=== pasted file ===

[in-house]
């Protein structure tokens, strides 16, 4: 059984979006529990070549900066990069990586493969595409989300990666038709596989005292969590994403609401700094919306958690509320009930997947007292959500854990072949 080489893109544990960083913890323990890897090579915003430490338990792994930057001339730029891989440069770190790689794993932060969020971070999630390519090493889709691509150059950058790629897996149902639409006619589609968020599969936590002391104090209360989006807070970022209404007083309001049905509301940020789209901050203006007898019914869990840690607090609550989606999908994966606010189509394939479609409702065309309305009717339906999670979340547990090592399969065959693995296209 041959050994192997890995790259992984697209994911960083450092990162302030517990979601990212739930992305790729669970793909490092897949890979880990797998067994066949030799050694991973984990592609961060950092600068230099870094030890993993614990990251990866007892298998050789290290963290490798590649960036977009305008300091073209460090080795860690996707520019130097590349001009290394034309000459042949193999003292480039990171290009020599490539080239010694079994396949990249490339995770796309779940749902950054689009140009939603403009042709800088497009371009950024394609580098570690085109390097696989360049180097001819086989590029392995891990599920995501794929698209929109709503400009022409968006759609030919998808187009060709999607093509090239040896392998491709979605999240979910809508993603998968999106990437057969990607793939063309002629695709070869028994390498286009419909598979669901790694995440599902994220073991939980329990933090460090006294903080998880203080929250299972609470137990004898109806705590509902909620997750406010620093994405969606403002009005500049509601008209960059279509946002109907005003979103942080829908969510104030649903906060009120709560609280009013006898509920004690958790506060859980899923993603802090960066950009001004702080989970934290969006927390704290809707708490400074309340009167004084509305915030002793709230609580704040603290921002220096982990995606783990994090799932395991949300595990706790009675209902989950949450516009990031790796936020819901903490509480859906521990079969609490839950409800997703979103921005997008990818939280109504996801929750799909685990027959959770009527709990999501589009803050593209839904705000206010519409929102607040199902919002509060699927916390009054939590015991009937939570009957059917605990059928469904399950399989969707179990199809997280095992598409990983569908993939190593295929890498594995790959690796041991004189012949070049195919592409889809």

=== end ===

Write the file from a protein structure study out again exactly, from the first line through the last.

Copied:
[in-house]
């Protein structure tokens, strides 16, 4: 059984979006529990070549900066990069990586493969595409989300990666038709596989005292969590994403609401700094919306958690509320009930997947007292959500854990072949 080489893109544990960083913890323990890897090579915003430490338990792994930057001339730029891989440069770190790689794993932060969020971070999630390519090493889709691509150059950058790629897996149902639409006619589609968020599969936590002391104090209360989006807070970022209404007083309001049905509301940020789209901050203006007898019914869990840690607090609550989606999908994966606010189509394939479609409702065309309305009717339906999670979340547990090592399969065959693995296209 041959050994192997890995790259992984697209994911960083450092990162302030517990979601990212739930992305790729669970793909490092897949890979880990797998067994066949030799050694991973984990592609961060950092600068230099870094030890993993614990990251990866007892298998050789290290963290490798590649960036977009305008300091073209460090080795860690996707520019130097590349001009290394034309000459042949193999003292480039990171290009020599490539080239010694079994396949990249490339995770796309779940749902950054689009140009939603403009042709800088497009371009950024394609580098570690085109390097696989360049180097001819086989590029392995891990599920995501794929698209929109709503400009022409968006759609030919998808187009060709999607093509090239040896392998491709979605999240979910809508993603998968999106990437057969990607793939063309002629695709070869028994390498286009419909598979669901790694995440599902994220073991939980329990933090460090006294903080998880203080929250299972609470137990004898109806705590509902909620997750406010620093994405969606403002009005500049509601008209960059279509946002109907005003979103942080829908969510104030649903906060009120709560609280009013006898509920004690958790506060859980899923993603802090960066950009001004702080989970934290969006927390704290809707708490400074309340009167004084509305915030002793709230609580704040603290921002220096982990995606783990994090799932395991949300595990706790009675209902989950949450516009990031790796936020819901903490509480859906521990079969609490839950409800997703979103921005997008990818939280109504996801929750799909685990027959959770009527709990999501589009803050593209839904705000206010519409929102607040199902919002509060699927916390009054939590015991009937939570009957059917605990059928469904399950399989969707179990199809997280095992598409990983569908993939190593295929890498594995790959690796041991004189012949070049195919592409889809």